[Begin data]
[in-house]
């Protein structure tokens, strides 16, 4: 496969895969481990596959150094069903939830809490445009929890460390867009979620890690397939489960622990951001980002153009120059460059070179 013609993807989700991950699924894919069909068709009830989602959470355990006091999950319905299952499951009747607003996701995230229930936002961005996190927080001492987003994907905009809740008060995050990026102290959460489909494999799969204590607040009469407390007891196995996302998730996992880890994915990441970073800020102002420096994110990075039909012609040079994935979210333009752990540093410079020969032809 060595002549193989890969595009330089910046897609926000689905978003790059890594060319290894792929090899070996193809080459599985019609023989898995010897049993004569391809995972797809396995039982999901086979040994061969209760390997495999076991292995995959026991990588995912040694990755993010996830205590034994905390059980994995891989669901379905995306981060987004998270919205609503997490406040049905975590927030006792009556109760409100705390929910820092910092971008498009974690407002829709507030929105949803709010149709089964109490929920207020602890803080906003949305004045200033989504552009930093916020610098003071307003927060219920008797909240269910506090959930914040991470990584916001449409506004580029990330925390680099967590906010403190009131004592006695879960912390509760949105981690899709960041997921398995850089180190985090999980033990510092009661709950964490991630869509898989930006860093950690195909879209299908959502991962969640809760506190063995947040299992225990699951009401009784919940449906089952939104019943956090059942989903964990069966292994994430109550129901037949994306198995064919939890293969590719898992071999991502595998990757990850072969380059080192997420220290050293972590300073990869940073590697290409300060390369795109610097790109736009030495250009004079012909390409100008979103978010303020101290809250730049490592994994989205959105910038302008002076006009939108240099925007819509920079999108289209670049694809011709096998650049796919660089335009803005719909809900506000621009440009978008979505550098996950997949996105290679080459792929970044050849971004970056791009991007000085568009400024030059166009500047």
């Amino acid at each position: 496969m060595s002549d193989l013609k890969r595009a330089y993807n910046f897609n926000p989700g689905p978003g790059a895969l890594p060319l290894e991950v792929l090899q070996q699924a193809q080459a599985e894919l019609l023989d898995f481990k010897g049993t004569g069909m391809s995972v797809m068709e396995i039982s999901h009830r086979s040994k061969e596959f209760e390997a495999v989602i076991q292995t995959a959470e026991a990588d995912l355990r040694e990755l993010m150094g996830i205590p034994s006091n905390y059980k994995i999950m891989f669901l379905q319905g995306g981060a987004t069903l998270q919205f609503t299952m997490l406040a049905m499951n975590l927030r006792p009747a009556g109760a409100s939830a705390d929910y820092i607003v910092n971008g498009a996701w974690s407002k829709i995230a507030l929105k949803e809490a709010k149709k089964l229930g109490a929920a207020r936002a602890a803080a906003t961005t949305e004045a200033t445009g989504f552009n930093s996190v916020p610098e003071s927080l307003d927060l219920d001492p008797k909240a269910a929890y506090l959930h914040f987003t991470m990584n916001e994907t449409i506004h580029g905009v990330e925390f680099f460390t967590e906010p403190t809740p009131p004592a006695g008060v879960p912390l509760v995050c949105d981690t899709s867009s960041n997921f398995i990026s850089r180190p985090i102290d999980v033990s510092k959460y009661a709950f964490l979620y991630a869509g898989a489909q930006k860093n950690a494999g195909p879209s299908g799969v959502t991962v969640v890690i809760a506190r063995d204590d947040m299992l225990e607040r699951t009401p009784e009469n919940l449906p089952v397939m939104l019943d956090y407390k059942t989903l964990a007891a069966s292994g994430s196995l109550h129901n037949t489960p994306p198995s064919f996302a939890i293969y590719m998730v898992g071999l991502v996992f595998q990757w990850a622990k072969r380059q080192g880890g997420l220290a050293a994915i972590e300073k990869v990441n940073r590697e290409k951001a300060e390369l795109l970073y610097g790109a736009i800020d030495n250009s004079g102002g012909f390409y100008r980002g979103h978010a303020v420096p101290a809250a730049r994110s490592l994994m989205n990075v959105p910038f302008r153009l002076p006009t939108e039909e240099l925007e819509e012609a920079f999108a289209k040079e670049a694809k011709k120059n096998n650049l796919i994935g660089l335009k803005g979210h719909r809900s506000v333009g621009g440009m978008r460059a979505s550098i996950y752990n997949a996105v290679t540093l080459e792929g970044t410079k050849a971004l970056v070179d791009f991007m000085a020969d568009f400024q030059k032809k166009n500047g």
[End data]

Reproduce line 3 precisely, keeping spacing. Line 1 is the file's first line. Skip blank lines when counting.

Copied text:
């Amino acid at each position: 496969m060595s002549d193989l013609k890969r595009a330089y993807n910046f897609n926000p989700g689905p978003g790059a895969l890594p060319l290894e991950v792929l090899q070996q699924a193809q080459a599985e894919l019609l023989d898995f481990k010897g049993t004569g069909m391809s995972v797809m068709e396995i039982s999901h009830r086979s040994k061969e596959f209760e390997a495999v989602i076991q292995t995959a959470e026991a990588d995912l355990r040694e990755l993010m150094g996830i205590p034994s006091n905390y059980k994995i999950m891989f669901l379905q319905g995306g981060a987004t069903l998270q919205f609503t299952m997490l406040a049905m499951n975590l927030r006792p009747a009556g109760a409100s939830a705390d929910y820092i607003v910092n971008g498009a996701w974690s407002k829709i995230a507030l929105k949803e809490a709010k149709k089964l229930g109490a929920a207020r936002a602890a803080a906003t961005t949305e004045a200033t445009g989504f552009n930093s996190v916020p610098e003071s927080l307003d927060l219920d001492p008797k909240a269910a929890y506090l959930h914040f987003t991470m990584n916001e994907t449409i506004h580029g905009v990330e925390f680099f460390t967590e906010p403190t809740p009131p004592a006695g008060v879960p912390l509760v995050c949105d981690t899709s867009s960041n997921f398995i990026s850089r180190p985090i102290d999980v033990s510092k959460y009661a709950f964490l979620y991630a869509g898989a489909q930006k860093n950690a494999g195909p879209s299908g799969v959502t991962v969640v890690i809760a506190r063995d204590d947040m299992l225990e607040r699951t009401p009784e009469n919940l449906p089952v397939m939104l019943d956090y407390k059942t989903l964990a007891a069966s292994g994430s196995l109550h129901n037949t489960p994306p198995s064919f996302a939890i293969y590719m998730v898992g071999l991502v996992f595998q990757w990850a622990k072969r380059q080192g880890g997420l220290a050293a994915i972590e300073k990869v990441n940073r590697e290409k951001a300060e390369l795109l970073y610097g790109a736009i800020d030495n250009s004079g102002g012909f390409y100008r980002g979103h978010a303020v420096p101290a809250a730049r994110s490592l994994m989205n990075v959105p910038f302008r153009l002076p006009t939108e039909e240099l925007e819509e012609a920079f999108a289209k040079e670049a694809k011709k120059n096998n650049l796919i994935g660089l335009k803005g979210h719909r809900s506000v333009g621009g440009m978008r460059a979505s550098i996950y752990n997949a996105v290679t540093l080459e792929g970044t410079k050849a971004l970056v070179d791009f991007m000085a020969d568009f400024q030059k032809k166009n500047g």